Spook Country

a book review

titleSpook Country
authorWilliam Gibson
date reviewed2008.06.23
genreSci-Fi
isbn0425221415

This is another of the author's recently started Blue Ant books, which ditch the long-term future musings of his earlier work in exchange for what's going on in the here and now.

As with the previous book (Pattern Recognition), the Blue Ant firm is a billionaire's plaything, an advertising company with an extremely experimental view on how to make money. Blue Ant's owner prides himself on hiring the right person for the job, and it's he who puts the main character of this novel into play (again, as with the previous book).

The story itself revolves around the scheming of various survivors of the latter Twentieth Century's world order. Former communists, former CIA operatives, and former soldiers are all still at large and roaming the world stage looking for something to do.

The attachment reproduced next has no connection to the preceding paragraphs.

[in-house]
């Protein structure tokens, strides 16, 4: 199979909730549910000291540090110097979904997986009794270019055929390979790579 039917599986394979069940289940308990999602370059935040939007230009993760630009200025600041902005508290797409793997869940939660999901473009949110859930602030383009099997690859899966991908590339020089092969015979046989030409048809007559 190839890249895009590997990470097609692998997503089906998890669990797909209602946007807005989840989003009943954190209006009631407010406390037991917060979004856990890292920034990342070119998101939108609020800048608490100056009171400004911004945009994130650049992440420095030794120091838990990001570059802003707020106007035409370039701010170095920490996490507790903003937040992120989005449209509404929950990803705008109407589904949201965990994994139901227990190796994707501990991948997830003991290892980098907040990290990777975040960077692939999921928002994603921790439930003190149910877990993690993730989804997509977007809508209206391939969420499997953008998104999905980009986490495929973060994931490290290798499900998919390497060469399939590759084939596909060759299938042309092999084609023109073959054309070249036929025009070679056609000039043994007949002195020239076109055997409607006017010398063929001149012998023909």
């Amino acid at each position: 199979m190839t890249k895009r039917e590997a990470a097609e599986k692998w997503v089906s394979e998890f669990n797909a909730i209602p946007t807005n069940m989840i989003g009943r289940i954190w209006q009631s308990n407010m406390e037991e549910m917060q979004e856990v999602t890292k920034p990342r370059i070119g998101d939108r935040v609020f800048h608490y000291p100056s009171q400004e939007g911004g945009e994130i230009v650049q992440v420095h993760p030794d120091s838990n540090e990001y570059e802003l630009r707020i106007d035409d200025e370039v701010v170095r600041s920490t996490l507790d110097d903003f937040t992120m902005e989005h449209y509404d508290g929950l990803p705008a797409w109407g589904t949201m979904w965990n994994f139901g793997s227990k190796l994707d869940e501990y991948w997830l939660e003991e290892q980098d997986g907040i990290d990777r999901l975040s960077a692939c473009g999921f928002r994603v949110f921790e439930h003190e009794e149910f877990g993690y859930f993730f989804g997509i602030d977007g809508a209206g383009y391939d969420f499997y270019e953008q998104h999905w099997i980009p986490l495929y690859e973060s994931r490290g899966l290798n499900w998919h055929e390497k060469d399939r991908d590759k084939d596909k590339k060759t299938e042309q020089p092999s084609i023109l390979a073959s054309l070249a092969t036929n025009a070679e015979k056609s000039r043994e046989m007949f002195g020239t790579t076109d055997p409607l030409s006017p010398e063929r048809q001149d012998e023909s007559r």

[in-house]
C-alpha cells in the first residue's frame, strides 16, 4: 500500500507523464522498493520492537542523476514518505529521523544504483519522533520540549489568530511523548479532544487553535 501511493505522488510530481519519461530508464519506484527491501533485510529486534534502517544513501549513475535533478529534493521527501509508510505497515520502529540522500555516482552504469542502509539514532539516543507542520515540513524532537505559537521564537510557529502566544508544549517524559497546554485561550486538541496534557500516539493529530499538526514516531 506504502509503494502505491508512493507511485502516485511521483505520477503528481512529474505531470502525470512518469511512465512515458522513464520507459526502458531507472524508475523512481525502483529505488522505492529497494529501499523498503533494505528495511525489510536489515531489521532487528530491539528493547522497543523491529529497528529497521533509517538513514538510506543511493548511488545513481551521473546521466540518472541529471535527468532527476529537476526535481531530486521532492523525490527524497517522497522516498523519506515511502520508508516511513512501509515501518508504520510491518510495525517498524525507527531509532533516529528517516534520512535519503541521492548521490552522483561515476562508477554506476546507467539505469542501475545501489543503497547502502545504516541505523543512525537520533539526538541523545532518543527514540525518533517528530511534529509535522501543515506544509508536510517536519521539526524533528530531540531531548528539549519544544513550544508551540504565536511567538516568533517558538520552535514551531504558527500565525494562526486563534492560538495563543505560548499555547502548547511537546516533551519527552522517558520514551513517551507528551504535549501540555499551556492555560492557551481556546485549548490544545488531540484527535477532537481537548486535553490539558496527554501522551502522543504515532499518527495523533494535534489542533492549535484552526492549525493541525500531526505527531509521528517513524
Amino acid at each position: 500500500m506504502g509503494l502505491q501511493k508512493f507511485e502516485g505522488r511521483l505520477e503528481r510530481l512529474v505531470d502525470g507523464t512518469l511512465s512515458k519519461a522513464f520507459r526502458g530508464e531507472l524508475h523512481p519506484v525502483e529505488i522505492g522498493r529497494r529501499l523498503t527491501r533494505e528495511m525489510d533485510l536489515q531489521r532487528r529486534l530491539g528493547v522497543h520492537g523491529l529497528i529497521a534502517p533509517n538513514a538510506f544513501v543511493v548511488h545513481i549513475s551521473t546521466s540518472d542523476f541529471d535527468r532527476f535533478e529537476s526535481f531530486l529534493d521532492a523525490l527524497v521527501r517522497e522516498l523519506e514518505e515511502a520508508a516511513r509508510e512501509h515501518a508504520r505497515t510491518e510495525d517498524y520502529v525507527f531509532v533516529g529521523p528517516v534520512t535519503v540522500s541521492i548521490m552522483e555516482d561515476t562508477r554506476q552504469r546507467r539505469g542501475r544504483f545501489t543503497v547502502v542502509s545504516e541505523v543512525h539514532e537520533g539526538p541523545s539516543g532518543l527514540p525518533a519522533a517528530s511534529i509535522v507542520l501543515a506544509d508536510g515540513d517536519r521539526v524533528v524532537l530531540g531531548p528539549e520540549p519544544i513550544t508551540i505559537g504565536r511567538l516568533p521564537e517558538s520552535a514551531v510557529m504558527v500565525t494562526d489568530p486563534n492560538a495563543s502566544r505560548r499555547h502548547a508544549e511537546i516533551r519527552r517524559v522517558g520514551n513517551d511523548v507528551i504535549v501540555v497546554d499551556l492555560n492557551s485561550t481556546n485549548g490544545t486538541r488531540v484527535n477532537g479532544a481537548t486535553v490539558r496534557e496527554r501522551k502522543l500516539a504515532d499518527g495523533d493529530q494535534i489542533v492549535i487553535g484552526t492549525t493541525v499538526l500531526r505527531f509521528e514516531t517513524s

Gibson does his usual fine work with establishing scene and context in an engaging way, and as always he writes a small number of characters into a fascinating story.

But in this work there's a certain lightness, almost a gunshy attitude to the story. While the story thread told from the point of view of a junkie was perhaps the strongest of the various threads in the story, the junkie's detached staggering through the world around him was strongly echoed in the other threads. It was as if everyone was sharing the same pills.

Similarly, this novel doesn't have quite the same sense of risk that Gibson's earlier works thrived on. I'd compare this to an Ian Banks novel but in reverse: whereas in a Banks book you hope that your favourite character isn't in the inevitable pile-up of corpses at the end of the story, with this Gibson novel it was not at all clear that any of the characters considered themselves really at risk at all.

That said, Gibson continues his eye for weaving magical technologies into his stories to interesting effect. In this case all of that serves as something of a red herring, but even that was a treat. As it was to finally see Gibson set a story (or part of one) in Vancouver, a city which frankly deserves quite a bit more mining.